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Schistosomiasis in pre-school-age children and their mothers in Chikhwawa district, Malawi with notes on characterization of schistosomes and snails.

Poole H, Terlouw DJ, Naunje A, Mzembe K, Stanton M, Betson M, Lalloo DG, Stothard JR - Parasit Vectors (2014)

Bottom Line: PSAC often had extensive daily water contact and many (~25%) had haematuria and albuminuria.As eggs with an atypical morphology of Schistosoma haematobium were observed, a general selection of schistosome eggs was characterized by DNA barcoding, finding Group I S. haematobium and Group IV and V S. mansoni.Malacological surveys encountered several populations of Bulinus globosus but failed to find Biomphalaria.

View Article: PubMed Central - HTML - PubMed

Affiliation: Department of Parasitology, Liverpool School of Tropical Medicine, Pembroke Place, Liverpool L3 5QA, UK. r.stothard@liv.ac.uk.

ABSTRACT

Background: To complement ongoing schistosomiasis control within national control programmes (NCPs) that administer praziquantel to school-age children, assessing the risk and extent of schistosomiasis in pre-school-age children (PSAC) is important.

Methods: In June 2012, schistosomiasis in Chikhwawa district, Malawi was assessed across 12 villages examining pre-school-age children (PSAC) and their mothers by serological and parasitological diagnosis, as supplemented with urine-antigen and questionnaire-interview methods. Urinary tract morbidity was inferred by haematuria and albuminuria assays.

Results: In total, 49.5% (CI₉₅ 42.6-56.4) of 208 PSAC and 94.5% (CI₉₅ 90.9-98.1) of 165 mothers were seropositive for schistosomiasis, in 2 villages seroprevalence exceeded 75% in PSAC. Egg-patent urogenital and intestinal schistosomiasis was observed; 17.7% (CI₉₅ 12.4-23.2) of PSAC and 45.1% (CI₉₅ 37.4-52.8) of mothers having active schistosomiasis by parasitological and urine-antigen testing combined. PSAC often had extensive daily water contact and many (~25%) had haematuria and albuminuria. As eggs with an atypical morphology of Schistosoma haematobium were observed, a general selection of schistosome eggs was characterized by DNA barcoding, finding Group I S. haematobium and Group IV and V S. mansoni. Malacological surveys encountered several populations of Bulinus globosus but failed to find Biomphalaria.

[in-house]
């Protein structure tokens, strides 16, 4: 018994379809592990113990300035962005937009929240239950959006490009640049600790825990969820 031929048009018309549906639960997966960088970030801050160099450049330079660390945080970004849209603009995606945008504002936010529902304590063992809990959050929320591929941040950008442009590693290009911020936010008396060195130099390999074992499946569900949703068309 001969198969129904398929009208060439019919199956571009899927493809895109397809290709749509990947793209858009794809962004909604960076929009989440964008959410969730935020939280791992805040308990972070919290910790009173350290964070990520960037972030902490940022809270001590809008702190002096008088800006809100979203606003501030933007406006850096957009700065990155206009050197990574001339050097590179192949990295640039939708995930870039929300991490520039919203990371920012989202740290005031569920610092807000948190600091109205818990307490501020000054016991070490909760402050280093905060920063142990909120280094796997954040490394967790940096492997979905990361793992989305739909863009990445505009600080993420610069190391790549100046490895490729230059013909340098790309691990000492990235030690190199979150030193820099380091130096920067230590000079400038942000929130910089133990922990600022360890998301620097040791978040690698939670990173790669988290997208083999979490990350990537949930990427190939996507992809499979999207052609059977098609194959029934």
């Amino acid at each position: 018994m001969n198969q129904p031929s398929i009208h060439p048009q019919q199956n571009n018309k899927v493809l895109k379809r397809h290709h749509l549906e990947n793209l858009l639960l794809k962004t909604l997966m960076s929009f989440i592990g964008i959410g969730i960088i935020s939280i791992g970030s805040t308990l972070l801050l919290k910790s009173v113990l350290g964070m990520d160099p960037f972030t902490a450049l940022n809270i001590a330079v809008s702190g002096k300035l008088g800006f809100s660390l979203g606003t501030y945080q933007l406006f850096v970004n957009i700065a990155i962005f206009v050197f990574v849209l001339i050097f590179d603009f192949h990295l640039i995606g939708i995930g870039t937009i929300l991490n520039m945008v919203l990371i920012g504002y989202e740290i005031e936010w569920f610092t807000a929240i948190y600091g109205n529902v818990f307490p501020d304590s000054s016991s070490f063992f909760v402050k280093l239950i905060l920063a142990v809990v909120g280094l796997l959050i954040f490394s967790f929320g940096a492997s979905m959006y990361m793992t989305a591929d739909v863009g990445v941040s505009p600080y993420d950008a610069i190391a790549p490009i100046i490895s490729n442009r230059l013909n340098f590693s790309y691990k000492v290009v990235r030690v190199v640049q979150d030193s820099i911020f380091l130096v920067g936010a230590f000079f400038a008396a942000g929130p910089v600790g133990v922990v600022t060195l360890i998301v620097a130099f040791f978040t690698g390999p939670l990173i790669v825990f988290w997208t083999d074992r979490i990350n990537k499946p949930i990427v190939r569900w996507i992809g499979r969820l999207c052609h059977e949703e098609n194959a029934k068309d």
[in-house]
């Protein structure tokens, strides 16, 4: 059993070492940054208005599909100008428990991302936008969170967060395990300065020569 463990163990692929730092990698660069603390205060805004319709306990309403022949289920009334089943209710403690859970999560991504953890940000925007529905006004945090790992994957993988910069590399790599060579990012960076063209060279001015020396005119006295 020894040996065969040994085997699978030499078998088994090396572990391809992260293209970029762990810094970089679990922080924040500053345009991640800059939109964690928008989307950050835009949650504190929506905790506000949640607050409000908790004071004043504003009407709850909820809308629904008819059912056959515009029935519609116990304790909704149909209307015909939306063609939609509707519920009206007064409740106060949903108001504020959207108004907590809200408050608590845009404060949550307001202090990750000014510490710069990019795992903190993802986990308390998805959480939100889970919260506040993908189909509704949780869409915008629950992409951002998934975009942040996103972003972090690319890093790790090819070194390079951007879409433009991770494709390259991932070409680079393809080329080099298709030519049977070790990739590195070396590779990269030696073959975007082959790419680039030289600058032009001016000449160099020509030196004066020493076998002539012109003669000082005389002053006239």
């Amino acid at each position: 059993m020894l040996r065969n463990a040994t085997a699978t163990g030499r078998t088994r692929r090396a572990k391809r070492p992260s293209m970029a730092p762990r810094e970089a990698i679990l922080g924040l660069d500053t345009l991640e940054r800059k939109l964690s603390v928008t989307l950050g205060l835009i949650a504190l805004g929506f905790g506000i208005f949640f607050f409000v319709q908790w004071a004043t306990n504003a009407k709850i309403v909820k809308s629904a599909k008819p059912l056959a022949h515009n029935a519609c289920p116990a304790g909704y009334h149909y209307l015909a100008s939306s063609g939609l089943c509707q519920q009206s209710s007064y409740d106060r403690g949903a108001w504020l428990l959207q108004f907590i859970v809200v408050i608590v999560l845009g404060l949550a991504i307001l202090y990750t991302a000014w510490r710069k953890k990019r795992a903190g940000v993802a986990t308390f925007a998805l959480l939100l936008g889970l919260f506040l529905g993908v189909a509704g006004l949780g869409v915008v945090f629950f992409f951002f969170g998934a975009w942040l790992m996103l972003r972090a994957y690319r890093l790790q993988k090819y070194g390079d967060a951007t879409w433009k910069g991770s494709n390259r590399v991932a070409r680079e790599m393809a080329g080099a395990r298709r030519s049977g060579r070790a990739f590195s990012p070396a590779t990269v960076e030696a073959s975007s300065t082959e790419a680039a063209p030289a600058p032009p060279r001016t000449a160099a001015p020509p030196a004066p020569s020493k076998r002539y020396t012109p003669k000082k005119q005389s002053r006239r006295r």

Conclusions: Both PSAC and their mothers appear to be at significant risk of schistosomiasis and should be considered for treatment within the NCP of Malawi.

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Related in: MedlinePlus

PSAC frequently accompany their mothers into the water when washing upon concrete slabs as shown here at Mpangeni [Inset: an atypical egg (left) alongside a typical egg (right) of S. haematobium. The egg on the left is approximately 190 μm in length and resembles Schistosoma leiperi, a schistosome commonly found in wild antelopes].
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Figure 6: PSAC frequently accompany their mothers into the water when washing upon concrete slabs as shown here at Mpangeni [Inset: an atypical egg (left) alongside a typical egg (right) of S. haematobium. The egg on the left is approximately 190 μm in length and resembles Schistosoma leiperi, a schistosome commonly found in wild antelopes].

Mentions: The situation in mothers is perhaps even more alarming as 94.5% of mothers were positive for schistosomiasis by SEA-ELISA with slightly under half (45.1%) having active infection upon the basis of egg excretion or CCA-dipstick results [22]. It is well-known that parasitological methods are insensitive for intestinal schistosomiasis which has led to the creation of a pocket-prevalence-chart to correct upwardly observed egg-based prevalence values [48] and using this chart would infer a ‘true’ prevalence of 50-60% for intestinal schistosomiasis alone. Taken as a whole with urine-filtration and antigen methods, this location should be considered a high-risk environment for schistosomiasis. However, amongst the mothers, general awareness of schistosomiasis was very low which likely contributes to behaviour that continues to sustain high transmission; more than half of the women daily bathed or washed clothes in environmental water. This also influenced childhood exposure; PSAC accompanied their mothers at the waters’ edge, infant bathing was directly witnessed during snail surveys and 1 in 5 PSAC were reported to be bathed daily in this water (Figure 6). Similar practices have been reported elsewhere [16].